# How we make Numberlink puzzles

Numberlink puzzles are one of the harder puzzles to make - most of our puzzles require around 1000-1250 lines (not including tests) of C++ code, where Numberlink requires just over 1600. The problem wasn't so much in making a Numberlink puzzle, it was more in making Numberlink puzzles that are enjoyable to play.

The first step when making a puzzle generator is to make a solver for that puzzle. Normally for our puzzles, we prefer to implement a solver that will solve a puzzle in the same way a human player would do. Numberlink is a little unusual in that regard, how does a human person solve a Numberlink puzzle? I'm not sure! Writing a solver gives us insights in to what makes a puzzle easy or hard - you get to see the different techniques required for each difficulty level.

When I solve Numberlink puzzles, there isn't a method that I could teach to somebody else that could be used. I 'just' look at the puzzle, try some possible paths, rework some paths, and eventually (depending on the size of the puzzle), I find the solution. After a few puzzles you start to get a feel for where the paths might go. This isn't a method! Without a method that you can explain and write down (if you had to), there is no basis for implementing an algorithm.

In short, our Numberlink solver uses a classic backtracking algorithm. I won't go in to the details, but the backtracking algorithm we implemented was heavily inspired by the method detailed over here at github. Our backtracking algorithm continues after it has found a solution - I want to know if there is more than one solution to a puzzle, as I want all of my puzzles to have a unique solution.

Implementing a generator for a puzzle is always the tricky part. Writing a puzzle generator is always a little more subjective compared to a solver. In this case I wanted to be able make Numberlink puzzles that had a good distribution of length of links, i.e. I wanted every puzzle to have a combination of short links and long links. Additionally, I didn't want any links that were only 2 cells in length.

This is the full list of steps we go through,

1. Start from a completely blank grid.
2. Insert a random link with up to 6 'turns'. Why 6? I found this gave the puzzles with the attributes I wanted.
3. Take two cells, and create a link between these cells. The first cell will be a 'dead-end', if there is one available. We will pick a second cell making sure it is always reachable from the first. This line won't have any unnecessary turns, it is always the shortest path.
4. We take any small isolated areas of the puzzle (3 cells or smaller) that aren't part of a link yet, and try to extend existing links in to these cells.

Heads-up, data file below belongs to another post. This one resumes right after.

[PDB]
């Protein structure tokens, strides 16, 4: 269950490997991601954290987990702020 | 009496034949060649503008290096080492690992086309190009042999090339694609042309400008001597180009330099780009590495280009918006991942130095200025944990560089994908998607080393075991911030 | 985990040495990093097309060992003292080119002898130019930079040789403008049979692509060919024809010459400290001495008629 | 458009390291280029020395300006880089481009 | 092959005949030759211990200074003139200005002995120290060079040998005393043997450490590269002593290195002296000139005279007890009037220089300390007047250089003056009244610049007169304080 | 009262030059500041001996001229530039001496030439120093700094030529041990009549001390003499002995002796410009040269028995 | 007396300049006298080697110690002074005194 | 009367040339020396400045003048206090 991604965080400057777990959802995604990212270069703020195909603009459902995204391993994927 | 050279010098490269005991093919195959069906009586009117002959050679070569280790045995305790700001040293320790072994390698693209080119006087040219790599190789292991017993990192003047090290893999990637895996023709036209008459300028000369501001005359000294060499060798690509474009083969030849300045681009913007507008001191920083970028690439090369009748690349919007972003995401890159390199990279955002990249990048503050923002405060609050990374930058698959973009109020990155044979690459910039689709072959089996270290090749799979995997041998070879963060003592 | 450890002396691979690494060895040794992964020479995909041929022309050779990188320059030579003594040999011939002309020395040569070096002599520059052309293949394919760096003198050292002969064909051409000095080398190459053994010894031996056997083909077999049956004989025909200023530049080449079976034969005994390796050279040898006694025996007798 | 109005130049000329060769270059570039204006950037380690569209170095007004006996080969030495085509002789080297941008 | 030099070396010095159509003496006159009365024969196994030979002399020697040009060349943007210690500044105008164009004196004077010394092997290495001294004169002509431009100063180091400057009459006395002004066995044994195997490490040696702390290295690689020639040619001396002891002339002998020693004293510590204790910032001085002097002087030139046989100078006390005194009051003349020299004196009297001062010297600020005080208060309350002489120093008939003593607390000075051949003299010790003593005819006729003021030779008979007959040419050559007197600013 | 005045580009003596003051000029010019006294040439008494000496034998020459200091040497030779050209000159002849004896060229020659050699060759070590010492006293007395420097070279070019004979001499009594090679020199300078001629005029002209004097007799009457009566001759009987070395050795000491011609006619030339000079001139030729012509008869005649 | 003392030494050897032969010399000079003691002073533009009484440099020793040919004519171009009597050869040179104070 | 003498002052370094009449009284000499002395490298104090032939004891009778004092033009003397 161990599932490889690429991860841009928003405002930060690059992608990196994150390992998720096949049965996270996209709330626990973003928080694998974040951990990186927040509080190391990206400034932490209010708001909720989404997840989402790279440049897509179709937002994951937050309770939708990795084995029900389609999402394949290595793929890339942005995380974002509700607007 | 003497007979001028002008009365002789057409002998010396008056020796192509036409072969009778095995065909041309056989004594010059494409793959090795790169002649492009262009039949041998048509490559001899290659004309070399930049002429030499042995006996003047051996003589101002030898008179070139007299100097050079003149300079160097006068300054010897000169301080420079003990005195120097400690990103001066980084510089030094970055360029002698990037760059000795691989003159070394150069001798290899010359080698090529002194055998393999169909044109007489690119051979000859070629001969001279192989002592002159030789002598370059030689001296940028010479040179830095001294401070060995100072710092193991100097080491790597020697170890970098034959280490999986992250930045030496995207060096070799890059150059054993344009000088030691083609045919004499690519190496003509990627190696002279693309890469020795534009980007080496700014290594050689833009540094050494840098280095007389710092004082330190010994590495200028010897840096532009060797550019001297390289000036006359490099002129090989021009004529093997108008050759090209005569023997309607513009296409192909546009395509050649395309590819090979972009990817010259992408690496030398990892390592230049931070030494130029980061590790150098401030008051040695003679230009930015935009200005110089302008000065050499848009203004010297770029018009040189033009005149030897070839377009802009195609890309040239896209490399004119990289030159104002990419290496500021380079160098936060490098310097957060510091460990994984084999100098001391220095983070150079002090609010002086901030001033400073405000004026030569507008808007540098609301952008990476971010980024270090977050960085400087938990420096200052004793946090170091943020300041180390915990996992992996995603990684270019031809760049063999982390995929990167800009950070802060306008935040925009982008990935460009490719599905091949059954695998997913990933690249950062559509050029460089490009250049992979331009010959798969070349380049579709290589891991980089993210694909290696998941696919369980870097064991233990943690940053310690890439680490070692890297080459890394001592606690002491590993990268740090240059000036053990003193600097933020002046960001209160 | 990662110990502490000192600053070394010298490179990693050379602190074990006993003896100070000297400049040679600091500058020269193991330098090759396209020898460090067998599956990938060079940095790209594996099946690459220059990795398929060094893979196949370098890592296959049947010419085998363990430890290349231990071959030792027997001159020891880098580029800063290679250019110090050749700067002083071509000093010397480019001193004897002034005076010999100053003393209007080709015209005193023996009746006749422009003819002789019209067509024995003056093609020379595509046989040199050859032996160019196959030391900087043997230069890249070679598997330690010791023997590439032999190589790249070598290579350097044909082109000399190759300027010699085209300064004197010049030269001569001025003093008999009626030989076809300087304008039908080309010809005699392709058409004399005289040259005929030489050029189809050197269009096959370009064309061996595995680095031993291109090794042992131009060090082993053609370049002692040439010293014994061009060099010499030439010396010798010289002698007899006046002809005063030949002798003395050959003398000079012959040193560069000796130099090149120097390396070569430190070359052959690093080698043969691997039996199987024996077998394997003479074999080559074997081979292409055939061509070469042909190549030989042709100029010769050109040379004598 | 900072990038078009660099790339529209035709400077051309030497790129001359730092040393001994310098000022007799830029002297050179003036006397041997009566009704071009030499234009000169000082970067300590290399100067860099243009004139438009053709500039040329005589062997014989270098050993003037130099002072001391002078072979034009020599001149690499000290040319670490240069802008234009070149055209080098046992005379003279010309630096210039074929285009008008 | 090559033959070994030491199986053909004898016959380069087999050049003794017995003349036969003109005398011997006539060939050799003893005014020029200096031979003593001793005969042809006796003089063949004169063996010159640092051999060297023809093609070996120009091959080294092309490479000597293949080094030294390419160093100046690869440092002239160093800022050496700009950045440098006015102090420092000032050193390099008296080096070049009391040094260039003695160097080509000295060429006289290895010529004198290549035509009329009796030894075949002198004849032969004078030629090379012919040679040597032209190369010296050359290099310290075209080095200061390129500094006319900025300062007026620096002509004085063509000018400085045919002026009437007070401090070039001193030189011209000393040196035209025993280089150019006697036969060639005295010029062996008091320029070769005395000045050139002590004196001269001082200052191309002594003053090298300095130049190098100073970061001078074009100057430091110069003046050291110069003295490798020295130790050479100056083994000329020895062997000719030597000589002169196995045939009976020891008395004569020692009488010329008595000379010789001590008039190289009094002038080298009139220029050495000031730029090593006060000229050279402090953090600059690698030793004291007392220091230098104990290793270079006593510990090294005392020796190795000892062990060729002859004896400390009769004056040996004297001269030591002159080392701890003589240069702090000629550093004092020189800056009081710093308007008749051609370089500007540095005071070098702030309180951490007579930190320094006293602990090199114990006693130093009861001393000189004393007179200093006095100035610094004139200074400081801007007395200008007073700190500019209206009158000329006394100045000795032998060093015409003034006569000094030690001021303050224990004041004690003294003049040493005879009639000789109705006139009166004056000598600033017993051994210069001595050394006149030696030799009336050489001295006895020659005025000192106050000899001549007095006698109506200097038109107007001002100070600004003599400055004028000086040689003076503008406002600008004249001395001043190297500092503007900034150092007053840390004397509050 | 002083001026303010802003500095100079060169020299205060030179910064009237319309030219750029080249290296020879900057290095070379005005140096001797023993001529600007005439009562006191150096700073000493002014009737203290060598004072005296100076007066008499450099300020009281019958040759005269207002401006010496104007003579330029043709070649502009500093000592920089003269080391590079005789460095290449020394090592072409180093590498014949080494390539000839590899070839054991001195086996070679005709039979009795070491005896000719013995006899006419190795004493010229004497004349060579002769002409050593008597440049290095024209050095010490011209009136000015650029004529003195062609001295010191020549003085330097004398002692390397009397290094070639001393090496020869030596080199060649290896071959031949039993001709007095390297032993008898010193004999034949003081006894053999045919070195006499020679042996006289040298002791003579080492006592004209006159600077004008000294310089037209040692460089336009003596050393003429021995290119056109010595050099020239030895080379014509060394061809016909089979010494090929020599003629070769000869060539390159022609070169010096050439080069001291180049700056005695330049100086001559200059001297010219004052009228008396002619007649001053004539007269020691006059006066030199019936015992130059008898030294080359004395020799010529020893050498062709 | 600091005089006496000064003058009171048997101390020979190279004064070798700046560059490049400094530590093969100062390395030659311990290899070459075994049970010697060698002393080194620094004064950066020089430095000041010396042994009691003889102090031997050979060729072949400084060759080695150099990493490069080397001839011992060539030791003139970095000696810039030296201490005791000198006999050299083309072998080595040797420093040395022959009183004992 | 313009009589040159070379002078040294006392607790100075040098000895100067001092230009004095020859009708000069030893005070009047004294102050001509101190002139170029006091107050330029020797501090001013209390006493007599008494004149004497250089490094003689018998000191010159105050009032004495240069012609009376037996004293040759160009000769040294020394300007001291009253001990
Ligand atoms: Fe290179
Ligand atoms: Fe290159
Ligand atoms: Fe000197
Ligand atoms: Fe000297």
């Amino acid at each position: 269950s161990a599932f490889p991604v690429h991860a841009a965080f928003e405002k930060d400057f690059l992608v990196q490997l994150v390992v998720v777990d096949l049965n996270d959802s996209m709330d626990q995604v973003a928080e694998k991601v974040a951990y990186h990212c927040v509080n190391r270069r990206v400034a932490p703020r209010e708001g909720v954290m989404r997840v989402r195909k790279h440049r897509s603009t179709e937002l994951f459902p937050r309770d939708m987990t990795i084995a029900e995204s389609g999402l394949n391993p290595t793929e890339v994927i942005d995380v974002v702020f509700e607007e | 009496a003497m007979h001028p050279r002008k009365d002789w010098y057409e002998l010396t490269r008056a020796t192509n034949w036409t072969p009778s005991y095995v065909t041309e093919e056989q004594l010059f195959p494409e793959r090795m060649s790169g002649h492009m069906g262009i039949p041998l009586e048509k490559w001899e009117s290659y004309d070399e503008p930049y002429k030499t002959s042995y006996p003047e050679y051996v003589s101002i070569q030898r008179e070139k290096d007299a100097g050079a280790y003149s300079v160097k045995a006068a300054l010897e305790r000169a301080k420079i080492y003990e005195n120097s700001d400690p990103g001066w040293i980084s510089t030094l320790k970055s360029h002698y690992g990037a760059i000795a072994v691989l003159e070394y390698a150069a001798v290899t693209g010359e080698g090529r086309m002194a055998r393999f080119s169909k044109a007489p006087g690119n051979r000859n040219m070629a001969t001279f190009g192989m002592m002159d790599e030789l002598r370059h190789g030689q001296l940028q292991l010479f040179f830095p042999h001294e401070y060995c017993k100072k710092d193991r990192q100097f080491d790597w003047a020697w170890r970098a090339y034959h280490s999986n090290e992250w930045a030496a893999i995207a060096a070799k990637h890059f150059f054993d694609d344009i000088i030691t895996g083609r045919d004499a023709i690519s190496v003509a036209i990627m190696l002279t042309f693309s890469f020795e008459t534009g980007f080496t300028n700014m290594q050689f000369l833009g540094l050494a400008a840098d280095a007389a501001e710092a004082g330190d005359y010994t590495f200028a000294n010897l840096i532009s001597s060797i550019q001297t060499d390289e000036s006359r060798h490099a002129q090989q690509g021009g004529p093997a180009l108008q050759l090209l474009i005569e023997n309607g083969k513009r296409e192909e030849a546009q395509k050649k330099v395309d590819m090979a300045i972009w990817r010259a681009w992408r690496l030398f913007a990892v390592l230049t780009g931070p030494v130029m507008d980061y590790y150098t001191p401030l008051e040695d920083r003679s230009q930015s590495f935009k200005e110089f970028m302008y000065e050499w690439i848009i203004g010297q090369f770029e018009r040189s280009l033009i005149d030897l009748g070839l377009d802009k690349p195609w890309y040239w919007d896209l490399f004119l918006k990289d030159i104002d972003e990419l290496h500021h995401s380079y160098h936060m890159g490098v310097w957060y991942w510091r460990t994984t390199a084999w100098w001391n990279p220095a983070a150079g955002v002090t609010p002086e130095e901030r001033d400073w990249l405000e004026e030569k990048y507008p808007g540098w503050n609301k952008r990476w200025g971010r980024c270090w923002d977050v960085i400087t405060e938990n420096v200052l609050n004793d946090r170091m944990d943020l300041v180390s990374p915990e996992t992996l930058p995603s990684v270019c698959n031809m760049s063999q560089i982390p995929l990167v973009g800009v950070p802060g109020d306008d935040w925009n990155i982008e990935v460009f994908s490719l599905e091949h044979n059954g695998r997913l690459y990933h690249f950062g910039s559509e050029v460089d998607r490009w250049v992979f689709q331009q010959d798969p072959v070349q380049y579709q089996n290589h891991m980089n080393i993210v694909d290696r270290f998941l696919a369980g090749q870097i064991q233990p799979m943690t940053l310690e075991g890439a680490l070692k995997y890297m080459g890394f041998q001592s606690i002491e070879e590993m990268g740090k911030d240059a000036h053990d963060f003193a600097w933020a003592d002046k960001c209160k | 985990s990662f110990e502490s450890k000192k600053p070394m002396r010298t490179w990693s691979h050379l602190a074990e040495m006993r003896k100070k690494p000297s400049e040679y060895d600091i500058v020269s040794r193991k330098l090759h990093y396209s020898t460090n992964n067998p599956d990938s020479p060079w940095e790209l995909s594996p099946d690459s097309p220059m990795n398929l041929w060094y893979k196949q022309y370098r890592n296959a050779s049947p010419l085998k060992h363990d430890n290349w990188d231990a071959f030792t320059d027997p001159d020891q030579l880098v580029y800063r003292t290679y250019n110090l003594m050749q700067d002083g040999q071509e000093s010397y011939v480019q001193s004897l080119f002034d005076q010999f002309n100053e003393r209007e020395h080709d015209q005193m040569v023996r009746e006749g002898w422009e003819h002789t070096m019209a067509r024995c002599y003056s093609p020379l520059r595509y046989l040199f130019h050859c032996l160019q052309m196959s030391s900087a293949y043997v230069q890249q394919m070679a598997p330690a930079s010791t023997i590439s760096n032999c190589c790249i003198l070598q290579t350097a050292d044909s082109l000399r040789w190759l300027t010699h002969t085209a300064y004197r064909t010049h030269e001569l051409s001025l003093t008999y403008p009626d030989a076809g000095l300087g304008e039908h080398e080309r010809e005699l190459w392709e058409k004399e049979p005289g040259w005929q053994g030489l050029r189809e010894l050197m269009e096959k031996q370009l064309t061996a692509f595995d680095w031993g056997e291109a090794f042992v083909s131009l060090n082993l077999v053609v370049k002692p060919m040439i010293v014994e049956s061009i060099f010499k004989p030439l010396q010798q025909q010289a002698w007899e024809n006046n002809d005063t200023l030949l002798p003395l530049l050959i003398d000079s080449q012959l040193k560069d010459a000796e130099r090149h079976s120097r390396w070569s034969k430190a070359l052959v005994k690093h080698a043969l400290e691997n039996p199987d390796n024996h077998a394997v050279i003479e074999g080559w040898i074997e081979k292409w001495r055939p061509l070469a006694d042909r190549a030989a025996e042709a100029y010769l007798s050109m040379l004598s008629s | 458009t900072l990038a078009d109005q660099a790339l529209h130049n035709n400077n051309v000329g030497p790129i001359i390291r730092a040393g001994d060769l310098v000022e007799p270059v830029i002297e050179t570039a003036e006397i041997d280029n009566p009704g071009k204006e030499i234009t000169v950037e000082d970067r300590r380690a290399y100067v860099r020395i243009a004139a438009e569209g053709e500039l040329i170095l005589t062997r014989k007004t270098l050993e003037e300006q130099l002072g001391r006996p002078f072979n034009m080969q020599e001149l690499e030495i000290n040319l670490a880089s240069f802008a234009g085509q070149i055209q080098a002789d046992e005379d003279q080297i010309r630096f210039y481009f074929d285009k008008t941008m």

5. We repeat steps 3 and 4 until our grid is completely covered.
6. We will now try to merge any links together. It's quite common at this point to find that one link will end right next to where another link starts. In this situation, we will merge these two links together.
7. At this point, if we have any links with only 2 cells, we throw the puzzle away and start again.
8. It's quite likely that we will have merged multiple links together in step 6, so we will re-number all of the links to make sure we aren't missing any numbers.
We now have a candidate solution. We will run a few checks to make sure that it satisfies our criteria,
• No loops. It's not common to have loops at this point, but it is possible that step 6 will give us loops.
• We have the right number of links. We take the total number of cells in the grid, multiply this by 0.85 to give us our lower bound for the number of links, and multiply by 1.15 to give us our upper bound for the number of links. If we have too many links, or not enough links, then we throw the puzzle away and start again.
• Only one solution! This is where the solver comes in very useful.
If all of these checks pass, then we have our puzzle!

This is quite a convoluted process to make a Numberlink puzzle. Most of our puzzle generators are quite straightforward in comparison. We didn't sit down and design this 'algorithm', it evolved. That is, we used an initial implementation, and looked at the puzzles it would make for us. We looked at the properties of the puzzles we liked, and the properties we didn't like. We modified the process to remove the properties that we didn't like until we had something that could make Numberlink puzzles that we would like to play. The above was the result!